If you look at the plant behind the Clinostigma which is still tiny - 

013-j.thumb.jpg.08a68706c899f5fc764c833e6e51f1a9.jpg

...it is a now five years old Jubea chinensis. ;) (from seed, too)

It is still very small but it grows steadily and sits very tight in the ground. 

So, my boundary pushers are growing side by side - Clinostigma samoense and Jubea chinensis.

 

best regards from Okinawa -

Lars

 

Five YEARS now that is patience! Well done!

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GottmitAlex

For the San Diego/Tijuana/SoCal region one doesn't see too many of these:

The oldest (largest in pic, golden malayan) is 3 years old. (Aug/2016)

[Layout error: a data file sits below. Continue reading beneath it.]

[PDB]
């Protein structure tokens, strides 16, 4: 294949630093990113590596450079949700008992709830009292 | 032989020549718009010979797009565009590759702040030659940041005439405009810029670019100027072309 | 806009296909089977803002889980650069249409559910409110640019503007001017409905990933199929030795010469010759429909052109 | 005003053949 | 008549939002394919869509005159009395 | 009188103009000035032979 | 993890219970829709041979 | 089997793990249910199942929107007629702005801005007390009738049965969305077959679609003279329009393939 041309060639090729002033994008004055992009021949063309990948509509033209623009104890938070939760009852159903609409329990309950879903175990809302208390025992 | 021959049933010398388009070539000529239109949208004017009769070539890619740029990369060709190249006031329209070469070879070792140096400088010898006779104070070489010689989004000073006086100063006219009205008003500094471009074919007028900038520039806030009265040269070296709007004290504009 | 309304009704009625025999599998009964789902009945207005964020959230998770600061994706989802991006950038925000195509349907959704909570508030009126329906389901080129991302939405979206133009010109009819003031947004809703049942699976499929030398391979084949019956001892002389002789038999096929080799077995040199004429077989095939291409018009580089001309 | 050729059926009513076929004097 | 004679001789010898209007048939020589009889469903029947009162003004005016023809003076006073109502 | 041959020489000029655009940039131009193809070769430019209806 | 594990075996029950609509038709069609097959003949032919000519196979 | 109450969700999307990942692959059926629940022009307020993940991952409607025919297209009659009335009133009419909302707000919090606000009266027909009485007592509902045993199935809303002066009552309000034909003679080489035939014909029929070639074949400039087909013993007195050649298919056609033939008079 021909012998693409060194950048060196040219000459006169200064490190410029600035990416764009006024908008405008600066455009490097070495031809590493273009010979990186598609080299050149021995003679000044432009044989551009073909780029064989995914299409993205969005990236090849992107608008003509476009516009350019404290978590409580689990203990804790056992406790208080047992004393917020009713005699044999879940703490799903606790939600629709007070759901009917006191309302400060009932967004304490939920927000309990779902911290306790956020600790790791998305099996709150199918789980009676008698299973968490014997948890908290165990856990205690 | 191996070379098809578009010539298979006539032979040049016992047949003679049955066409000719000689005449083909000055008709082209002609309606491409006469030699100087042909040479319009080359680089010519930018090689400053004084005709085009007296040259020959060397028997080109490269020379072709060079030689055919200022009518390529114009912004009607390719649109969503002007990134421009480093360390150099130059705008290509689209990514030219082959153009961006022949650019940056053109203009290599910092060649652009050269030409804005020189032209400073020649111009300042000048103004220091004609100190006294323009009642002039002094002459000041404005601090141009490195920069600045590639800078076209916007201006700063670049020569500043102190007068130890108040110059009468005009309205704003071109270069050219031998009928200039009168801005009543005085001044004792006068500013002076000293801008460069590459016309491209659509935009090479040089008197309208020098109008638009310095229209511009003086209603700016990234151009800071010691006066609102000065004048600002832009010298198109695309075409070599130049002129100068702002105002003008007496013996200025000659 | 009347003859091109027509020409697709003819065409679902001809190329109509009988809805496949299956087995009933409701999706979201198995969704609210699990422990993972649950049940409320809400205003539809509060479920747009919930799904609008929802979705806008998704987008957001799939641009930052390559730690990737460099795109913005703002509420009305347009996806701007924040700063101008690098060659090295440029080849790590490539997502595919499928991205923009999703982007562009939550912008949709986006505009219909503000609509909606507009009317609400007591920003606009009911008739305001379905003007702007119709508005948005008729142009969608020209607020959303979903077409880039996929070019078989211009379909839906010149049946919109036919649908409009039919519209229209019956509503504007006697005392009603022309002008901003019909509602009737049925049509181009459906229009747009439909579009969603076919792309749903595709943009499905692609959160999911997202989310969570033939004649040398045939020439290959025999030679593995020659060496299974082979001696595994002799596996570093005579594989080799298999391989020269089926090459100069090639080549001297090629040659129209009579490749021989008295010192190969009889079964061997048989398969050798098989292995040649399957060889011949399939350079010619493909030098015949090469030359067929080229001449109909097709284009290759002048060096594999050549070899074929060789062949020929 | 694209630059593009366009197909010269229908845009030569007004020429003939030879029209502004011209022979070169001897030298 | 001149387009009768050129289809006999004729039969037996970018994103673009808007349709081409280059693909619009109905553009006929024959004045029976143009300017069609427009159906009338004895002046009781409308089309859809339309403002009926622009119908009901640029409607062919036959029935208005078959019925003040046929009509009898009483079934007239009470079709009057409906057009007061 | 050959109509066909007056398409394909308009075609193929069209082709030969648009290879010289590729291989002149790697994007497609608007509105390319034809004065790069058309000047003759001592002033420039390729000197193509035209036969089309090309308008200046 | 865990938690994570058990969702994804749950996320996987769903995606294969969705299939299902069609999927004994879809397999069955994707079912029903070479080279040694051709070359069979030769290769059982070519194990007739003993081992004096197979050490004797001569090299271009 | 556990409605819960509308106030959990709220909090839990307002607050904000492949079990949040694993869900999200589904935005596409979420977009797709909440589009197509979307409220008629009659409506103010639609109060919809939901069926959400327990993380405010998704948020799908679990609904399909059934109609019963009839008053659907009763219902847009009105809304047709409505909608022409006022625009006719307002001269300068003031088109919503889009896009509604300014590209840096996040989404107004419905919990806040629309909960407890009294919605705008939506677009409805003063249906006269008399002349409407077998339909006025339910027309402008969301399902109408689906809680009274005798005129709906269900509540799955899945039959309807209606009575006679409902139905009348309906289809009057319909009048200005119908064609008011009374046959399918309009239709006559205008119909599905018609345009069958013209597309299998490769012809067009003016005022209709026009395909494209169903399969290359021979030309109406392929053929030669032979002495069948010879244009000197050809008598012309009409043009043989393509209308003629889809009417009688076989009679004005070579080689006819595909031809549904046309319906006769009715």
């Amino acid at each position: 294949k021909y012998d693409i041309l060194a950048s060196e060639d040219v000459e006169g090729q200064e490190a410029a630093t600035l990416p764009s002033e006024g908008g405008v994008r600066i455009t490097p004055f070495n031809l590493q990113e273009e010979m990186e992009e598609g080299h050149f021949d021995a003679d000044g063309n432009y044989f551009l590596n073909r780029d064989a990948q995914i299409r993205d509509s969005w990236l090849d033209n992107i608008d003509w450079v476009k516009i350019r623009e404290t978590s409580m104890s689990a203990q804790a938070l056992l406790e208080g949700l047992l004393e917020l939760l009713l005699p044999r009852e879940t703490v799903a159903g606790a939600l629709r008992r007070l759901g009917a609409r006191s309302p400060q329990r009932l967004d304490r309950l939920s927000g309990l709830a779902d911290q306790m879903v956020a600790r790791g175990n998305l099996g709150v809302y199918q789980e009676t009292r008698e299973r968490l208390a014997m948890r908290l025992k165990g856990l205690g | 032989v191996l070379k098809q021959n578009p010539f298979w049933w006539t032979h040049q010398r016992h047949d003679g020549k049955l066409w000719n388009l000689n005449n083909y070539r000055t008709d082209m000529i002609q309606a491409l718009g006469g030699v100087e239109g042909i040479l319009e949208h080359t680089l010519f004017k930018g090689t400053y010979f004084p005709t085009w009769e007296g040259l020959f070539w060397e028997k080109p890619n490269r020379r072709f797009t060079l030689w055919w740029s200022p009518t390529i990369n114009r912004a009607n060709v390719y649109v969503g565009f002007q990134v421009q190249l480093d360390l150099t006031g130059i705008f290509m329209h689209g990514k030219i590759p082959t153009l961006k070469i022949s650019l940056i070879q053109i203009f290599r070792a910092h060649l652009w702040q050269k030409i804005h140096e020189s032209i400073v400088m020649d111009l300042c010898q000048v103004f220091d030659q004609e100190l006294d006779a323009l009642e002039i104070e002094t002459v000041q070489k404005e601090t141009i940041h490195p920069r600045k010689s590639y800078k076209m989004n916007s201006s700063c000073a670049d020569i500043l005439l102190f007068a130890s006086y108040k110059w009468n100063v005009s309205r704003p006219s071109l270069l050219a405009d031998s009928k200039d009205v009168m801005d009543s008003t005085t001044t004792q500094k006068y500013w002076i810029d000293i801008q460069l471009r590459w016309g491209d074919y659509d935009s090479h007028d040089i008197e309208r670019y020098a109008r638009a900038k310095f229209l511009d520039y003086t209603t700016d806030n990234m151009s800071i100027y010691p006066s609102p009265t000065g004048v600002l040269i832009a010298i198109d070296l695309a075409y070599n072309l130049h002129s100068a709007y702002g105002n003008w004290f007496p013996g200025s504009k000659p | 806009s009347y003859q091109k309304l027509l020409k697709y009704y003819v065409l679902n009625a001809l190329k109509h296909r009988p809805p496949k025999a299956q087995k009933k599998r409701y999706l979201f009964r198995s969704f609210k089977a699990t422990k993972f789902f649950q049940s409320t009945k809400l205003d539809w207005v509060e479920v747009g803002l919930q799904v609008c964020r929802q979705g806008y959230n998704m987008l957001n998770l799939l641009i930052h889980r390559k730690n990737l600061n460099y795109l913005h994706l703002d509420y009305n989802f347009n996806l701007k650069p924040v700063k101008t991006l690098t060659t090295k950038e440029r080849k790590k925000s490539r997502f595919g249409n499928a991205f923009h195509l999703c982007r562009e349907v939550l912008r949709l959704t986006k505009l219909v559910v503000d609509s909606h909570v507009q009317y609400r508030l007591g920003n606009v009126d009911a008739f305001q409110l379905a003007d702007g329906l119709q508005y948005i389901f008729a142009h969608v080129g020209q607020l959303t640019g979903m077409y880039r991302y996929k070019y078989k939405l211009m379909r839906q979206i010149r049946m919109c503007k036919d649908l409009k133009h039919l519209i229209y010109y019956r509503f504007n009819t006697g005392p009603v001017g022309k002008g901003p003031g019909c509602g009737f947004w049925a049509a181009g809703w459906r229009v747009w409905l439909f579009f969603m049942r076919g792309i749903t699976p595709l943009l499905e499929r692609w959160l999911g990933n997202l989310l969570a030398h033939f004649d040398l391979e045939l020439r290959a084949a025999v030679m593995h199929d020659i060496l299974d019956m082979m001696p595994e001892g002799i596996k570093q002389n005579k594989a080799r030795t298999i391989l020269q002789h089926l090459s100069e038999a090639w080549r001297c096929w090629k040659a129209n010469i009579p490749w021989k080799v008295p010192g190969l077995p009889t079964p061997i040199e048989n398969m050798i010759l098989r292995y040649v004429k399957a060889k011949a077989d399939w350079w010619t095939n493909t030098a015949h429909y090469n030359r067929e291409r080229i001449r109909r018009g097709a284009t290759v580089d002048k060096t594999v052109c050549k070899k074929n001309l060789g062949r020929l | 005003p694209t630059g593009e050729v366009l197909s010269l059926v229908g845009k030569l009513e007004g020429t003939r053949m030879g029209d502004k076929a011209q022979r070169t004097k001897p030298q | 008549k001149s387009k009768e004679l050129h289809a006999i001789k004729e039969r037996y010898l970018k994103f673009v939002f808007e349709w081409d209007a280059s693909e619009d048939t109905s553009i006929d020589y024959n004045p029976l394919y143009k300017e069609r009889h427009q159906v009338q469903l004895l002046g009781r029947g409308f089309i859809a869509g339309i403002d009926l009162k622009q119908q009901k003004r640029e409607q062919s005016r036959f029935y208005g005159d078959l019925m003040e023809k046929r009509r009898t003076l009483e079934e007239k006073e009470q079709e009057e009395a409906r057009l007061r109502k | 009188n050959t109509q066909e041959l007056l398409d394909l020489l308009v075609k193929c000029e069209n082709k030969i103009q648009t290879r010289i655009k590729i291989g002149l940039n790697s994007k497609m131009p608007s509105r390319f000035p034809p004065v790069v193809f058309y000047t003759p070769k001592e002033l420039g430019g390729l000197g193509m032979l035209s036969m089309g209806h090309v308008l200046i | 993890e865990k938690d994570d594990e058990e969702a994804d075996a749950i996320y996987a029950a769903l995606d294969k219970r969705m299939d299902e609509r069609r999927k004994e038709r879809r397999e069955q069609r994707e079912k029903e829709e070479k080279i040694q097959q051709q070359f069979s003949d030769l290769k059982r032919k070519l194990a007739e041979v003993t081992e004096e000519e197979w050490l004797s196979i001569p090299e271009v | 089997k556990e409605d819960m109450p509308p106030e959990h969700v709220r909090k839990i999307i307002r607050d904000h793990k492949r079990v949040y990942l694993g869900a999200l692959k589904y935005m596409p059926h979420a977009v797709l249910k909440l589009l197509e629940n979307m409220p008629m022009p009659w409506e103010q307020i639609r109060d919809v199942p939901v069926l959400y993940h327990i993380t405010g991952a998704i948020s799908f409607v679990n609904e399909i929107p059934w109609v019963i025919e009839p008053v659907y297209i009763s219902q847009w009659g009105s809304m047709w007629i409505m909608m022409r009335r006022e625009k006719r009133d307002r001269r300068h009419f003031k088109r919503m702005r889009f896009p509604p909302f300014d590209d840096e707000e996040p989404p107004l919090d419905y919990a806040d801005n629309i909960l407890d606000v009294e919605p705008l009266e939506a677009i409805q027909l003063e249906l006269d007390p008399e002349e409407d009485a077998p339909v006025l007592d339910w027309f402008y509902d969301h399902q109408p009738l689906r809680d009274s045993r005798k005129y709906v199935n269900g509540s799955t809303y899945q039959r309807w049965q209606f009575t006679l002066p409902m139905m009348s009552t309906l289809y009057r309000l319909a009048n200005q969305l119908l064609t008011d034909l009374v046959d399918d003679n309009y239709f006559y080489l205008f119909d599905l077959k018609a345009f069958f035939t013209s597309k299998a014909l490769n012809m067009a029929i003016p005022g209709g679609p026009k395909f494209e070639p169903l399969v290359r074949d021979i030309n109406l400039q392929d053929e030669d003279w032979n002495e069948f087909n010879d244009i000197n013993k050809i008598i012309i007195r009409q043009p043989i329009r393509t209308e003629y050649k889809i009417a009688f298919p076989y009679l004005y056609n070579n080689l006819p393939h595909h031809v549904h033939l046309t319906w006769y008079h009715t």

The others are two years old.

 

 

20200211_162552.jpg

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AZPalms
7 minutes ago, GottmitAlex said:

For the San Diego/Tijuana/SoCal region one doesn't see too many of these:

The oldest (largest in pic, golden malayan) is 3 years old. (Aug/2016)

The others are two years old.

 

 

20200211_162552.jpg

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Looking great! 

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GottmitAlex

Btw, the zone-pushing does come with its checks and balances:

Fortunately it happened on the oldest leaf. But it almost seems as if it contracted F.wilt. I'm pretty sure it's only cold damage. Here is a picture of the damaged old leaf.

20200212_141907.jpg

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Matt in OC

A. Vestiaria 

0F6D40A5-59D7-43C6-AD06-B393B06A9FCF.jpeg

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Tropicdoc

Well I got a king palm this big in 9a but dug it up to make way for the pool and it died I now have 4 more babies in the ground